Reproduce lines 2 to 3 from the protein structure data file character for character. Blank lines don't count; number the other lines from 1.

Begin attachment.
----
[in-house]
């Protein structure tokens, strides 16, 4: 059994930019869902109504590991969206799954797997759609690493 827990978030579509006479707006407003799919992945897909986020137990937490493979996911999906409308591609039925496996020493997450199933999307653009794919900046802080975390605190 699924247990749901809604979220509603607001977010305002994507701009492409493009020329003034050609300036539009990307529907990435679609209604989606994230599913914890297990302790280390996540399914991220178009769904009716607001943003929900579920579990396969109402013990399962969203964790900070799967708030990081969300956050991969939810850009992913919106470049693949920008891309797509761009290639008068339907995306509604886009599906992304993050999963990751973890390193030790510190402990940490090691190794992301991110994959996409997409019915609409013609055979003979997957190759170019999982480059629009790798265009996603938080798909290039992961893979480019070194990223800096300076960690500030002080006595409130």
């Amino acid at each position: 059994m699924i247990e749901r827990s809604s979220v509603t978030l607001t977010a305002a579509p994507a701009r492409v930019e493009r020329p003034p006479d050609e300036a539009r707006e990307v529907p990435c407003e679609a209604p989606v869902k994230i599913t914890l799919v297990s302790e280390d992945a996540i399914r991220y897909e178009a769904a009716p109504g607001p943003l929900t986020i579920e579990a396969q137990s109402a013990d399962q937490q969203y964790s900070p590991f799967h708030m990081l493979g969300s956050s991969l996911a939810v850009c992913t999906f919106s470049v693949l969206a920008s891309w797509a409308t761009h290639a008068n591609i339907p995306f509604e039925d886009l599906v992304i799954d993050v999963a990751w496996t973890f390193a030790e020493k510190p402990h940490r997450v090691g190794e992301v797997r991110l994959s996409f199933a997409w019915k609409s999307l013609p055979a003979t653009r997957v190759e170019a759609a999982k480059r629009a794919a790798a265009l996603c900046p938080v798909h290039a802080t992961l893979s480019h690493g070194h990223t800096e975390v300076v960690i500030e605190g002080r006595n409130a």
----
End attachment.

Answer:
């Protein structure tokens, strides 16, 4: 059994930019869902109504590991969206799954797997759609690493 827990978030579509006479707006407003799919992945897909986020137990937490493979996911999906409308591609039925496996020493997450199933999307653009794919900046802080975390605190 699924247990749901809604979220509603607001977010305002994507701009492409493009020329003034050609300036539009990307529907990435679609209604989606994230599913914890297990302790280390996540399914991220178009769904009716607001943003929900579920579990396969109402013990399962969203964790900070799967708030990081969300956050991969939810850009992913919106470049693949920008891309797509761009290639008068339907995306509604886009599906992304993050999963990751973890390193030790510190402990940490090691190794992301991110994959996409997409019915609409013609055979003979997957190759170019999982480059629009790798265009996603938080798909290039992961893979480019070194990223800096300076960690500030002080006595409130």
């Amino acid at each position: 059994m699924i247990e749901r827990s809604s979220v509603t978030l607001t977010a305002a579509p994507a701009r492409v930019e493009r020329p003034p006479d050609e300036a539009r707006e990307v529907p990435c407003e679609a209604p989606v869902k994230i599913t914890l799919v297990s302790e280390d992945a996540i399914r991220y897909e178009a769904a009716p109504g607001p943003l929900t986020i579920e579990a396969q137990s109402a013990d399962q937490q969203y964790s900070p590991f799967h708030m990081l493979g969300s956050s991969l996911a939810v850009c992913t999906f919106s470049v693949l969206a920008s891309w797509a409308t761009h290639a008068n591609i339907p995306f509604e039925d886009l599906v992304i799954d993050v999963a990751w496996t973890f390193a030790e020493k510190p402990h940490r997450v090691g190794e992301v797997r991110l994959s996409f199933a997409w019915k609409s999307l013609p055979a003979t653009r997957v190759e170019a759609a999982k480059r629009a794919a790798a265009l996603c900046p938080v798909h290039a802080t992961l893979s480019h690493g070194h990223t800096e975390v300076v960690i500030e605190g002080r006595n409130a």